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Author Topic: Seeking old sources of radio crystals  (Read 5224 times)
AK0B
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Posts: 30




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« on: September 26, 2014, 08:21:51 PM »

I am interested in experimenting with old minerals (radio crystals for receiving)

i.e. Carborundum      Is this available as Lely crystals ?

Looking for a rock shop, etc. that might be a source of those old minerals from yesteryear.

Thanks, Stan AK0B    w9ifz@yahoo.com
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KA4POL
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« Reply #1 on: September 26, 2014, 09:55:17 PM »

You could get it from industry, at least worth a try: http://www.carborundumindustrial.com/CarborundumAboutUs.aspx
Another direct source: http://www.nitride-crystals.com/Lely-Crystals.htm
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KB1WSY
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« Reply #2 on: September 27, 2014, 04:56:28 AM »

A couple of years ago I started searching for sources of crystals and accessories.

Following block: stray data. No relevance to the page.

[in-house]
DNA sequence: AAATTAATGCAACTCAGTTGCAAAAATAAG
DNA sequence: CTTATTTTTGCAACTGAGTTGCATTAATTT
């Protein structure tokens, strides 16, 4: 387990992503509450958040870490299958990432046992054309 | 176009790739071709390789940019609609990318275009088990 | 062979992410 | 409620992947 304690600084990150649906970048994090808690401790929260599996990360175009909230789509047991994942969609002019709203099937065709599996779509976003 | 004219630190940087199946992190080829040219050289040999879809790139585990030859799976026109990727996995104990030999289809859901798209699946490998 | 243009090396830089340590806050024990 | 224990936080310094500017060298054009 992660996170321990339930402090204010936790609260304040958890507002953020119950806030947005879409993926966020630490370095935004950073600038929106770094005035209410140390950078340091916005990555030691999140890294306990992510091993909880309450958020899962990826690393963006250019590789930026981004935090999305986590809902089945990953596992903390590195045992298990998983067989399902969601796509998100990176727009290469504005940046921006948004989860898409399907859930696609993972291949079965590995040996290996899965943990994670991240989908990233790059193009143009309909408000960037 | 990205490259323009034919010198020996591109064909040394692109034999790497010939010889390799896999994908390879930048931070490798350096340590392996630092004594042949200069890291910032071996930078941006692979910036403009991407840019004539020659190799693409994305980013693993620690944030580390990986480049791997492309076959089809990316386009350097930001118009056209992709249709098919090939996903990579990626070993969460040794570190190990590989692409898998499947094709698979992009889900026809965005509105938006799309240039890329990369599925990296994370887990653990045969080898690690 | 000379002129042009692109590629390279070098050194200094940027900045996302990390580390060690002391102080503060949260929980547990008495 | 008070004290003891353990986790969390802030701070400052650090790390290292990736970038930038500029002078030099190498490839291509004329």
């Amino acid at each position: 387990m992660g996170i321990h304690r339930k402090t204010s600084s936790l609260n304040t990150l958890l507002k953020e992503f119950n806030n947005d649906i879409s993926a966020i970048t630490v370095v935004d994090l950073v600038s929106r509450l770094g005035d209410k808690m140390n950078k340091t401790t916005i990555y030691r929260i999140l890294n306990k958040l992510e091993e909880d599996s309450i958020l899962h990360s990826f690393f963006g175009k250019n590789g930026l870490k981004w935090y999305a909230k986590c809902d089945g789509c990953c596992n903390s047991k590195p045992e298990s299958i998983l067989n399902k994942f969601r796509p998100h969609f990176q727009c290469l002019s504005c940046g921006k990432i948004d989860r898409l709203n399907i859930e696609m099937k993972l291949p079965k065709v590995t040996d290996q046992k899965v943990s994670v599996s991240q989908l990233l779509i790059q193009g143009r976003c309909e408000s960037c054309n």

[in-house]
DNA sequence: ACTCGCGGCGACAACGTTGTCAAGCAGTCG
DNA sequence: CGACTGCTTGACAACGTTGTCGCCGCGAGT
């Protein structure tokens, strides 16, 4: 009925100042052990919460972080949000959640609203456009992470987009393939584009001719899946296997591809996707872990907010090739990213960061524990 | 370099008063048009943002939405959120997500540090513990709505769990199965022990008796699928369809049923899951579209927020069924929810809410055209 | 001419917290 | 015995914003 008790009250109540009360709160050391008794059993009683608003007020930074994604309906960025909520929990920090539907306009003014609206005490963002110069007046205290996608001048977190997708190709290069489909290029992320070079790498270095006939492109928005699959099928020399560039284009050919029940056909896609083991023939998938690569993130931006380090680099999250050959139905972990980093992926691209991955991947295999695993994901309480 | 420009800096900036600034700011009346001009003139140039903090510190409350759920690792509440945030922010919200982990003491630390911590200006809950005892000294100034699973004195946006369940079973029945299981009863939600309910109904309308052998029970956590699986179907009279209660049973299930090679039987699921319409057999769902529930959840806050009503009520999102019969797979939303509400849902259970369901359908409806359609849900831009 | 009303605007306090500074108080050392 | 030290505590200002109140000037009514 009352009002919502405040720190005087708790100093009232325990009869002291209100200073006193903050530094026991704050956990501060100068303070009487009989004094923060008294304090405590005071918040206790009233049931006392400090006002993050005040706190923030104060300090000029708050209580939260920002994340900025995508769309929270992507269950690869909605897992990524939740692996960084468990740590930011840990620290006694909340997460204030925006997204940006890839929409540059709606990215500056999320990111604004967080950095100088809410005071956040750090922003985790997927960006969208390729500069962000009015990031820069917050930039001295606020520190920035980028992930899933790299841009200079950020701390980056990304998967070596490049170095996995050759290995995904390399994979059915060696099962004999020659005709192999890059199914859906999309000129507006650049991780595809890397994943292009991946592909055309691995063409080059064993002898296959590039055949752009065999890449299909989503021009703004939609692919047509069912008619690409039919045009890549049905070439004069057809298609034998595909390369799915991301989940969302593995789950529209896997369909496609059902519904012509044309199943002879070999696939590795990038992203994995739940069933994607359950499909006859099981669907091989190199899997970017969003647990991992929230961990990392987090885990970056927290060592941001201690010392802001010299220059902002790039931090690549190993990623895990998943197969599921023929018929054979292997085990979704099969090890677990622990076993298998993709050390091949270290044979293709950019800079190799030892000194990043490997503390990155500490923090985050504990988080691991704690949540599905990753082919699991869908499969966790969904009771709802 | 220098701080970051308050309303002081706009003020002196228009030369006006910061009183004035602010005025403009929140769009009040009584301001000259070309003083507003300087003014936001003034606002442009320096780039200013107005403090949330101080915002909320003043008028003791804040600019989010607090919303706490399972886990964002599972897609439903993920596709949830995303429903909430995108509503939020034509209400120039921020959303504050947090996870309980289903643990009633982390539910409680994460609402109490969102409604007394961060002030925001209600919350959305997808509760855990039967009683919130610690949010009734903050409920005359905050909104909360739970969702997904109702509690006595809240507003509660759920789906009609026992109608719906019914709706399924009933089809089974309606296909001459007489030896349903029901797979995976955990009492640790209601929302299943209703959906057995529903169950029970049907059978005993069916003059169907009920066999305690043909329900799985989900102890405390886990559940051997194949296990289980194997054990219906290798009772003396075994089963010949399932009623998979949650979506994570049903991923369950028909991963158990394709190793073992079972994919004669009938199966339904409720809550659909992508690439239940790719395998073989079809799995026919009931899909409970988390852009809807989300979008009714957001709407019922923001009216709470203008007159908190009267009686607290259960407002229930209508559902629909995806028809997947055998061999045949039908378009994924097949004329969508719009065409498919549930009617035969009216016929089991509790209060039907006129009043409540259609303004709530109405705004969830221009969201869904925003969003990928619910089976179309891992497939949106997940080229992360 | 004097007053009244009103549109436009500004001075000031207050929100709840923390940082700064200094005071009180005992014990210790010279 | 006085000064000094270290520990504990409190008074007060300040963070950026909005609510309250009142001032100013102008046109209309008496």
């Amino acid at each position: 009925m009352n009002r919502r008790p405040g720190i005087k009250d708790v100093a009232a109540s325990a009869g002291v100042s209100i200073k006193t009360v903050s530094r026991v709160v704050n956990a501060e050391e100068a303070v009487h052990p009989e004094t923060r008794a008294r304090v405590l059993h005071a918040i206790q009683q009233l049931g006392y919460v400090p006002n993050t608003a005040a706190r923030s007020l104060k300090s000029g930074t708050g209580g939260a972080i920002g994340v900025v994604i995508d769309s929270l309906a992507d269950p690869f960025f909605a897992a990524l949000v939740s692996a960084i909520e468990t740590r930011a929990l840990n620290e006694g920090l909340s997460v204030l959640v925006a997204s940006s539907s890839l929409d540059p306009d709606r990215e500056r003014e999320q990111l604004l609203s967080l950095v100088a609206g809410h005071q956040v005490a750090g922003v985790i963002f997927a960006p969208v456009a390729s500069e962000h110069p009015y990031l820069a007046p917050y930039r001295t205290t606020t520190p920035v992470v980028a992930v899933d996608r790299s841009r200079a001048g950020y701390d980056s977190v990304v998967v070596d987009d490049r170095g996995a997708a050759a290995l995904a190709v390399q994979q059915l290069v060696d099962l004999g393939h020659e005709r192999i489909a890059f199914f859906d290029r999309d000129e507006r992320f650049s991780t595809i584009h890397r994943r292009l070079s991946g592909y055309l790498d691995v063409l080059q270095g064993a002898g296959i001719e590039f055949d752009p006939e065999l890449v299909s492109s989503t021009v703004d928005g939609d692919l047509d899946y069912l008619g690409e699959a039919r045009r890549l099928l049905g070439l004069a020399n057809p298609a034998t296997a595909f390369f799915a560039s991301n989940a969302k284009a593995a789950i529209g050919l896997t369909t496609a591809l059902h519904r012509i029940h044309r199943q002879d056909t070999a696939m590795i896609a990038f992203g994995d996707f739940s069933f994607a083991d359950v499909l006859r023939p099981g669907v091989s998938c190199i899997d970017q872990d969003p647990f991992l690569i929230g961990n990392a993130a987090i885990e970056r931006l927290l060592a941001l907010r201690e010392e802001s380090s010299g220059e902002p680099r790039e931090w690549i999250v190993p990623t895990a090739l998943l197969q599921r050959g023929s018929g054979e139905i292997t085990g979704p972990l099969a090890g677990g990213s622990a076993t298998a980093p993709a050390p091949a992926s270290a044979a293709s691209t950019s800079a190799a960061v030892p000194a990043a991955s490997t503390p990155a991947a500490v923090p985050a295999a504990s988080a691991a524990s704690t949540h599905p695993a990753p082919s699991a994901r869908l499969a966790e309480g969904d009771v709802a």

The main issue is using the right search term.

For crystals, try the word "galena."

For crystal holders, try "cat's whiskers" or just the word "whisker" in combination with radio terms. For instance, "crystal detector" or "galena detector."

You can homebrew your own cat's whisker crystal holder/detector. I don't have the document references to hand, but you should be able to find them using those terms. Or you can just buy one; eBay is one source, just search for "galena whisker" or "crystal detector."



There's even someone on eBay offering a complete experimenter's kit, including samples of galena and iron pyrite, for about $24 "buy it now" including shipping (http://www.ebay.com/itm/Crystal-Radio-Experimenters-Detector-Kit-/251428547849?pt=LH_DefaultDomain_0&hash=item3a8a4f2d09).

73 de Martin, KB1WSY
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W1JKA
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« Reply #3 on: September 27, 2014, 05:18:29 AM »

 Or if your REALLY into home brewing you can grow your own, just Google "New Developments in Crystal Growth Research" Showing furnace construction and other needed info. Wink
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G3RZP
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« Reply #4 on: September 27, 2014, 06:07:52 AM »

Back in the 'good old days', the impecunious would get some of the lead foil that father's pipe tobacco had wrapped round it and fold it around some flowers of sulphur: this was placed on a brick.  A blow torch was used to set fire to the sulphur, and when everything had cooled, there was, if you got the proportions about right, a crystal of galena!